14. 15. The Book of Psalms <ul><li>post-Babylonian Captivity, Jewish return to rebuild the temple of Solomon </li></ul><ul><li>“ apocalyptic hopes and the renewal of the covenant” </li></ul><ul><li>150 songs of praise, thanksgiving, confession and supplication </li></ul><ul><li>Terms: cantors, liturgy, responsory, antiphonal </li></ul><ul><li>Link the individual and the Hebrew community </li></ul>
  15. 16. Empires of the Iron Age <ul><li>The Assyrian Empire </li></ul><ul><li>The Persian Empire </li></ul>The McGraw-Hill Companies, Inc. All Rights Reserved.
  16. 17. The Assyrian Empire <ul><li>“ visual propaganda” </li></ul>King Assurnasirpal ll hunting lions ( Lion Hunt ), from Nimrud, Iraq, c. 883-859 B.C.E. Alabaster relief, 3' 3&quot; x 8' 4&quot;.
  17. 18. Ashurbanipal besieging an Egyptian city, 667 B.C.E. Alabaster relief. © The Trustees of the British Museum. What does this scene suggest about Assyrian culture? What do you see?
  18. 19. Reconstruction of the walled citadel at Khorsabad, Assyria (Iraq), ca. 720 B.C.E.
  19. 20. The Persian Empire <ul><li>Last and largest Mesopotamian empire </li></ul><ul><li>Multicultural civilization </li></ul><ul><li>Cyrus “the Great” II (r. 559-529 BCE) </li></ul><ul><ul><li>Brought peace </li></ul></ul><ul><ul><li>Built Persepolis, Herodotus/USPS </li></ul></ul><ul><li>Religion: Zoroastrianism </li></ul><ul><ul><li>Prophet Zoroaster, c. 628-551 BCE </li></ul></ul><ul><ul><li>Monotheistic, Ahura-Mazda (“Wise Lord”) </li></ul></ul><ul><ul><li>Cosmic struggle b/n opposing forces good/evil, light/dark </li></ul></ul><ul><ul><li>pairidaeza </li></ul></ul><ul><ul><li>Influenced Judaism, Christianity, and Islam </li></ul></ul>
  20. 21. Persian Architecture <ul><li>Palace at Persepolis </li></ul>
  21. 22. Royal Guards, relief on the stairway to the Audience Hall of Darius, Persepolis, c. 500 B.C.E.
  22. 23. Persian Metalwork <ul><li>Decorative jewelry </li></ul><ul><li>Weapons </li></ul><ul><li>Containers </li></ul><ul><li>Animal Style: use of decorative animal motifs </li></ul><ul><li>Ibex handle  </li></ul><ul><ul><li>Lively pose </li></ul></ul><ul><ul><li>Love of animals (paradox?) </li></ul></ul><ul><li>Gardens/“paradises” </li></ul>Vase handle in the form of a winged ibex, from Persia, 4th century BCE, silver, partly gilded, height 10.5” Louvre, Paris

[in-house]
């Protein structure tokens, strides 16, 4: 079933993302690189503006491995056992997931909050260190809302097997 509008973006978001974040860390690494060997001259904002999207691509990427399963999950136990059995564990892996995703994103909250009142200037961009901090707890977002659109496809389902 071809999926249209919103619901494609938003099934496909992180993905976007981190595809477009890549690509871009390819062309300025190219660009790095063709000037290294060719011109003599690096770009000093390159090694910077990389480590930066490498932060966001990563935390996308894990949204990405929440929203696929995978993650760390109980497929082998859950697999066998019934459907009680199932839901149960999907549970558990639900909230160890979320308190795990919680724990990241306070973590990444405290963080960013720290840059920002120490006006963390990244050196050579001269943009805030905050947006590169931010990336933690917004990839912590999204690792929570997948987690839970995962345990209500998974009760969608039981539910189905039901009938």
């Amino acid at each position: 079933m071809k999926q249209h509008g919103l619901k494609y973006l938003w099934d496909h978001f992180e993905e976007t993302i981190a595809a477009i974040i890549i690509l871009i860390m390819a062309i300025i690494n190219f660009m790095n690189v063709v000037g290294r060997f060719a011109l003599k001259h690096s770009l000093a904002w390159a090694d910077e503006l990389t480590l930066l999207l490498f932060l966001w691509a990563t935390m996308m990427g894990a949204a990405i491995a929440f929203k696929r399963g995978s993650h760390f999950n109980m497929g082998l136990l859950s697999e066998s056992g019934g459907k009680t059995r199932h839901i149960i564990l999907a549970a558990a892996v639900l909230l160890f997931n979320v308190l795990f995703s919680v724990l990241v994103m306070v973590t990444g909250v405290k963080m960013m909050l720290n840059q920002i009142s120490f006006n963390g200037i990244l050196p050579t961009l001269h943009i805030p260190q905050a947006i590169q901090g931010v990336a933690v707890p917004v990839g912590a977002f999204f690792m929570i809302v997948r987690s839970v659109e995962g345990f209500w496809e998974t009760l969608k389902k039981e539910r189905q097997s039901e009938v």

23. 24. Persian Luxury Persian Jewelry: Gold bracelet, ca. 500 BCE Rhyta, drinking vessel, for wine Achaemenid drinking vessel, Persian, 5th century B.C.E. Gold, 6 1/2&quot; x 9&quot;. The Metropolitan Museum of Art, Fletcher Fund, 1954 (54.3.3). Photograph © 1982 The Metropolitan Museum of Art.
  24. 25. Study Questions <ul><li>What were the major effects of Iron Age technology in Mesopotamia? </li></ul><ul><li>Distinguish between polytheistic and monotheistic religions. </li></ul><ul><li>Why is the Book of Job considered “wisdom literature”? </li></ul><ul><li>What aspects of Assyrian life are depicted in the arts of its palaces? </li></ul>
  25. 26. Study Questions (Sept. 6) <ul><li>How does the Babylonian creation myth compare with those in the Introduction? </li></ul><ul><li>What types of activities were regulated by Hammurabi’s Code? What does it tell us about the role of women in ancient Babylon? </li></ul><ul><li>Who was Gilgamesh? What was he searching for and why? How does the epic reflect the ideals of Mesopotamian culture? </li></ul><ul><li>What was the function of the Mesopotamian ziggurat? </li></ul>
  26. 27. <ul><li>Compare/contrast: Paleolithic & Neolithic cultures </li></ul><ul><li>Purpose/function of early forms of sacrifice and ritual? </li></ul><ul><li>Distinguishing feature of Homo sapiens ? </li></ul><ul><li>What is the Rosetta Stone and the importance of its discovery ? </li></ul><ul><li>What makes the Neolithic Age “revolutionary” ? </li></ul><ul><li>What is sympathetic magic ? </li></ul>